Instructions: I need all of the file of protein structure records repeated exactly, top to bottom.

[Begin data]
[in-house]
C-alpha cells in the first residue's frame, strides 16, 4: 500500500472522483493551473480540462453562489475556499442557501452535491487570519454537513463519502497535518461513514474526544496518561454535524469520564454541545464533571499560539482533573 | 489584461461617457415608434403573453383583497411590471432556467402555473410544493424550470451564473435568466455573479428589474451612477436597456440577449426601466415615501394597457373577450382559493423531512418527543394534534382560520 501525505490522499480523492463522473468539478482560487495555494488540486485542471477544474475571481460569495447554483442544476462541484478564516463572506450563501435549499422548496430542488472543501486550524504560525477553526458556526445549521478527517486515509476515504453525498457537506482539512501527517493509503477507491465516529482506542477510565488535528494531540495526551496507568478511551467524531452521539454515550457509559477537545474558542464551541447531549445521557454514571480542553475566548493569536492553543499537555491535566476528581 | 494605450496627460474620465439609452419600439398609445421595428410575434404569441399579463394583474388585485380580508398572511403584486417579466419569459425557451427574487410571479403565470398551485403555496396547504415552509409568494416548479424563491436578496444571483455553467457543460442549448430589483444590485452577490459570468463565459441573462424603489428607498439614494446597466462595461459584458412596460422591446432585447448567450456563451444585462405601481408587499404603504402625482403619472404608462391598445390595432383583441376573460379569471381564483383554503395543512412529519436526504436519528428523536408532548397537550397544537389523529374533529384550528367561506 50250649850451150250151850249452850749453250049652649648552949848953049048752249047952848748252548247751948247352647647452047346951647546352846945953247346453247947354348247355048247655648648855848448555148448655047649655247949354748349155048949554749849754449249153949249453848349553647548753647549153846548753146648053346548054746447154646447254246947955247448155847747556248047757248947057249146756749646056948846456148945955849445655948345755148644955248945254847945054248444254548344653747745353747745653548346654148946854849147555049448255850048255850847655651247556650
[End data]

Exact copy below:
[in-house]
C-alpha cells in the first residue's frame, strides 16, 4: 500500500472522483493551473480540462453562489475556499442557501452535491487570519454537513463519502497535518461513514474526544496518561454535524469520564454541545464533571499560539482533573 | 489584461461617457415608434403573453383583497411590471432556467402555473410544493424550470451564473435568466455573479428589474451612477436597456440577449426601466415615501394597457373577450382559493423531512418527543394534534382560520 501525505490522499480523492463522473468539478482560487495555494488540486485542471477544474475571481460569495447554483442544476462541484478564516463572506450563501435549499422548496430542488472543501486550524504560525477553526458556526445549521478527517486515509476515504453525498457537506482539512501527517493509503477507491465516529482506542477510565488535528494531540495526551496507568478511551467524531452521539454515550457509559477537545474558542464551541447531549445521557454514571480542553475566548493569536492553543499537555491535566476528581 | 494605450496627460474620465439609452419600439398609445421595428410575434404569441399579463394583474388585485380580508398572511403584486417579466419569459425557451427574487410571479403565470398551485403555496396547504415552509409568494416548479424563491436578496444571483455553467457543460442549448430589483444590485452577490459570468463565459441573462424603489428607498439614494446597466462595461459584458412596460422591446432585447448567450456563451444585462405601481408587499404603504402625482403619472404608462391598445390595432383583441376573460379569471381564483383554503395543512412529519436526504436519528428523536408532548397537550397544537389523529374533529384550528367561506 50250649850451150250151850249452850749453250049652649648552949848953049048752249047952848748252548247751948247352647647452047346951647546352846945953247346453247947354348247355048247655648648855848448555148448655047649655247949354748349155048949554749849754449249153949249453848349553647548753647549153846548753146648053346548054746447154646447254246947955247448155847747556248047757248947057249146756749646056948846456148945955849445655948345755148644955248945254847945054248444254548344653747745353747745653548346654148946854849147555049448255850048255850847655651247556650